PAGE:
Dr. Gottlieb Richter, professor of medicine at Gottin-gen, thinks, according to his experience, that a diabetes is occasioned by a stimulus which acts upon the kidneys. When the particular irritation cannot be discovered nor removed, to counteract its action upon the kidneys by antispasmodics and sedatives, is the proper remedy. In proof of which he refers to Whytt and Mcormic, who saw it originate from gouty matter, and Sydenham from healing an old ulcer. Steller, who cured a patient with bark and opium; Dobson, by warm baths; Mcormic, by Dover's powder; Brisbane, by almond emulsion; support, in his opinion, the same doctrine. Dr. Richter says also, that tincture of cantharides and bark have been variously used with advantage against diabetes; and supposes, that the first acted by carrying off irritation, as in the chin cough; the second by allaying irritation, as in agues. But notwithstanding these, he depends chiefly upon his own experience, and gives some cures in support of his opinion: one case, which succeeded a bilious fever, wherein the pulse was small, tense, irritated, and quick, attended with an uneasy sensation and fulness in the region of the stomach; all the complaints growing worse towards evening, was cured by a vomit, by which a very great quantity of bilious matter was evacuated. A second, wherein some scorbutic symptoms appeared, was conquered by wort. A third and fourth, for which no precise cause could be discovered, yielded to tartar emetic and valerian in the first case; in the second, to ipecacuanha, which occasioned vomiting; and as often as the patient vomited, the disease disappeared for twenty-four hours: but besides these medicines above mentioned, he strongly recommends camphor in emulsion. See Medical and Surgical Observations, Edinburgh, 1794.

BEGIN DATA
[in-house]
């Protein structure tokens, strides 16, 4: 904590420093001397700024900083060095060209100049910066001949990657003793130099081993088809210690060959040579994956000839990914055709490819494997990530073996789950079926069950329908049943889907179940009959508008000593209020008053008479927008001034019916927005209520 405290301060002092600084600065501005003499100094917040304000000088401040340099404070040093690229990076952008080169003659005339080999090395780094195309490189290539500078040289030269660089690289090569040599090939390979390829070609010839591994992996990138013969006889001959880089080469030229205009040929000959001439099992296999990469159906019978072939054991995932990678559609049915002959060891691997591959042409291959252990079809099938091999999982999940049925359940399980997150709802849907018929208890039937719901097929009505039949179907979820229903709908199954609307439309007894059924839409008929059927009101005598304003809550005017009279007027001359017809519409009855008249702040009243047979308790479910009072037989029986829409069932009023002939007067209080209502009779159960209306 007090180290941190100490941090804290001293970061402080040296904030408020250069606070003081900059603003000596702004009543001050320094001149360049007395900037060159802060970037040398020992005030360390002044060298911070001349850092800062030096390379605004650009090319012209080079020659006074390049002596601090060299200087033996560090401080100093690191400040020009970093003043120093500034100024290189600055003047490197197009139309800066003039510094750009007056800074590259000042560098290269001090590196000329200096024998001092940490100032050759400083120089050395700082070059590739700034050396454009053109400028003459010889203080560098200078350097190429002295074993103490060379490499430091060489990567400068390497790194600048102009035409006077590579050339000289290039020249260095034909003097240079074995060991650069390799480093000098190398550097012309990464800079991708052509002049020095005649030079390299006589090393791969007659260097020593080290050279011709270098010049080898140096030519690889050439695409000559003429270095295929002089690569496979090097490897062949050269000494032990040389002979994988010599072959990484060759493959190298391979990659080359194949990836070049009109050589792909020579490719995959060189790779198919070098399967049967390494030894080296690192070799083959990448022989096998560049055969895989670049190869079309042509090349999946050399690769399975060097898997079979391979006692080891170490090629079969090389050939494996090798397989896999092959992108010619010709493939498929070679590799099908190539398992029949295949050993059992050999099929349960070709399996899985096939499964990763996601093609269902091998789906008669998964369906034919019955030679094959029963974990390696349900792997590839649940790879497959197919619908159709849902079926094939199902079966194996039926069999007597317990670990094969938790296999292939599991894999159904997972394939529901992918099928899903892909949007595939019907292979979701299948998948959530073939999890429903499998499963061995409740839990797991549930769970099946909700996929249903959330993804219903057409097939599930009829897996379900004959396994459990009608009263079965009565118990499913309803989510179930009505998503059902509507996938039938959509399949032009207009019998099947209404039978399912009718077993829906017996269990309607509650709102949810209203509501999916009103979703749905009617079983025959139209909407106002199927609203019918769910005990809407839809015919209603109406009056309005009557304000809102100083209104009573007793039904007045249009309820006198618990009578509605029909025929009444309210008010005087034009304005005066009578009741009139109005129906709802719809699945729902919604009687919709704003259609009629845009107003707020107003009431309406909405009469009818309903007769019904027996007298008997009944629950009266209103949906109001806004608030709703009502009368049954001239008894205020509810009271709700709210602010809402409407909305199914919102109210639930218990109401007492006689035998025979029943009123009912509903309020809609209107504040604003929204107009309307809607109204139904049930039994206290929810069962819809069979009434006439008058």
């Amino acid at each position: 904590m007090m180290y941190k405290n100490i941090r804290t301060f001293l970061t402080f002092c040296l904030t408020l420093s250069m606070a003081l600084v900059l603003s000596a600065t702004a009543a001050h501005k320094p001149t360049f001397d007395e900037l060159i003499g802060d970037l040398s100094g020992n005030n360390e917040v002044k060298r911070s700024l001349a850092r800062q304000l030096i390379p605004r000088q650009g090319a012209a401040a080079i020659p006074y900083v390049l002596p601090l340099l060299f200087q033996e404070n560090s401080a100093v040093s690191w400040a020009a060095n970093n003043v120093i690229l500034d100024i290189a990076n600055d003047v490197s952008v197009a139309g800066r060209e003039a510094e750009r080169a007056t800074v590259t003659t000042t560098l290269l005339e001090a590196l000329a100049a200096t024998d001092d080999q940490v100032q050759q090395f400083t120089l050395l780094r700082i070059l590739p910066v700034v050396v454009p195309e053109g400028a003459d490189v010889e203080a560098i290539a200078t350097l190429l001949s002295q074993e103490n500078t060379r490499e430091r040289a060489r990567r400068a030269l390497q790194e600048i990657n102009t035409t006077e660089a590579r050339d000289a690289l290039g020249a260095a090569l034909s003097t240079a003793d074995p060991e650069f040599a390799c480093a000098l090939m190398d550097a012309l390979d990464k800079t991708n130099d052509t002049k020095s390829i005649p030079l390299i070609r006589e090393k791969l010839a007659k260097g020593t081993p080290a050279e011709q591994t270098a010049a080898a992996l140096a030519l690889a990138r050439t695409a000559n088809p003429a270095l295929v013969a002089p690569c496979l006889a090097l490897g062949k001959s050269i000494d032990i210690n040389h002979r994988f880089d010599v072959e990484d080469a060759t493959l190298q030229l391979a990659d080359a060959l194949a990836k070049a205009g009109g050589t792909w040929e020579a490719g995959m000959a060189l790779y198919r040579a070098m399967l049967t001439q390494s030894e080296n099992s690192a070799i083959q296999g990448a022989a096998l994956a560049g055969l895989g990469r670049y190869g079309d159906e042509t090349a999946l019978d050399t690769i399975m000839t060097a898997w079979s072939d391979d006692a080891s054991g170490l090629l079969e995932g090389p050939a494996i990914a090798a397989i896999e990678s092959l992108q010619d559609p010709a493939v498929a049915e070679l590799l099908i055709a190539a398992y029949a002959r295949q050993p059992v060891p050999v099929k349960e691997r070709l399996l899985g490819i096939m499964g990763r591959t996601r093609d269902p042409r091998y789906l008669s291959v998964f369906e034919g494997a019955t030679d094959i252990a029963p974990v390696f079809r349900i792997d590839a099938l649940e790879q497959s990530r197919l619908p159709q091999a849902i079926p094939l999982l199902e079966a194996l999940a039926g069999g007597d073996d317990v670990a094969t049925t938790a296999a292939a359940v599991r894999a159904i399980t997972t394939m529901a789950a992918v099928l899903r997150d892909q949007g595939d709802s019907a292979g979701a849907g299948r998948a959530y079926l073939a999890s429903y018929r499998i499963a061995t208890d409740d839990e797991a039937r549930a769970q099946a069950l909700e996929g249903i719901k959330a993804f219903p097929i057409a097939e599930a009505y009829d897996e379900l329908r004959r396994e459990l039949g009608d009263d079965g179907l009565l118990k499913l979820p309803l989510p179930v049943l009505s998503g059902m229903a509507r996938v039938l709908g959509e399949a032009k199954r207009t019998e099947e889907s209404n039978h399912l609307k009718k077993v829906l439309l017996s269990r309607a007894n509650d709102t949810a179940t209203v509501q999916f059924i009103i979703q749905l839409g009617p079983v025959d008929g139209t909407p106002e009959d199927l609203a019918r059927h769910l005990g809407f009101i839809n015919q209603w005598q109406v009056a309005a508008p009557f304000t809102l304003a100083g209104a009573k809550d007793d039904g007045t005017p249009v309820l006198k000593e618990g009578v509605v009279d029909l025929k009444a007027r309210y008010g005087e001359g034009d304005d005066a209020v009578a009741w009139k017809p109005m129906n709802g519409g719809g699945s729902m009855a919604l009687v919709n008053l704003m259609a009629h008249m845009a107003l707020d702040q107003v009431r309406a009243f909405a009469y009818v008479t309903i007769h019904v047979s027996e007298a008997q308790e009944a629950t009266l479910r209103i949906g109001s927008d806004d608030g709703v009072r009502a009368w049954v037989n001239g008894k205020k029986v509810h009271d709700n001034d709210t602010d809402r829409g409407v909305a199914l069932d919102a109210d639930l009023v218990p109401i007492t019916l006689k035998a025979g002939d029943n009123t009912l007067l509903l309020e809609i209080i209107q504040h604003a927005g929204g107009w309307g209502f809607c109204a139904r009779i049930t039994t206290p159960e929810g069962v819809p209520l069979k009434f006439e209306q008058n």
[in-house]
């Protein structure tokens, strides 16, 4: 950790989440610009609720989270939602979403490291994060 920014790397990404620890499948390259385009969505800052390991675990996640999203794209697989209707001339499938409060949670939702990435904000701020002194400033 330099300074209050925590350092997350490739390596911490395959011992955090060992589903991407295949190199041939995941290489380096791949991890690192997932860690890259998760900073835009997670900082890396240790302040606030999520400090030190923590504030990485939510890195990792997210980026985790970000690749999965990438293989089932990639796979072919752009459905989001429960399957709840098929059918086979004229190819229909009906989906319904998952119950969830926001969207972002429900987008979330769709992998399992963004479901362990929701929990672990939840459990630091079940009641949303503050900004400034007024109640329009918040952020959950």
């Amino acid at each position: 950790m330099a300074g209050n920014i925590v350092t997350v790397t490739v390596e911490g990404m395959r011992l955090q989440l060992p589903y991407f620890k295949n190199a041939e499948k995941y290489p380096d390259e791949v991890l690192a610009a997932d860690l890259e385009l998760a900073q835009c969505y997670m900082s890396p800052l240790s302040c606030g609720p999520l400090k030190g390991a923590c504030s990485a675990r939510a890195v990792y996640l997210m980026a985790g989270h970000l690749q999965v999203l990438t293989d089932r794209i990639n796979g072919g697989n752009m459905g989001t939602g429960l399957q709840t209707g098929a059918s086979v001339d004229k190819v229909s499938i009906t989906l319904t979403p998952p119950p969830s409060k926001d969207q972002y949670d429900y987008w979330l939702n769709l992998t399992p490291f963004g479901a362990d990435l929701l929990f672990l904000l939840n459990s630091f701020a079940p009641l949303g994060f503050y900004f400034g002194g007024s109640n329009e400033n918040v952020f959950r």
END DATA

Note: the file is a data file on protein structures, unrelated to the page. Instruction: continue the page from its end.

This author seems, however, evidently to confound the two species of diabetes; and after having mentioned his arguments and facts, Ave may safely conclude that they do not apply to the diabetes mellitus.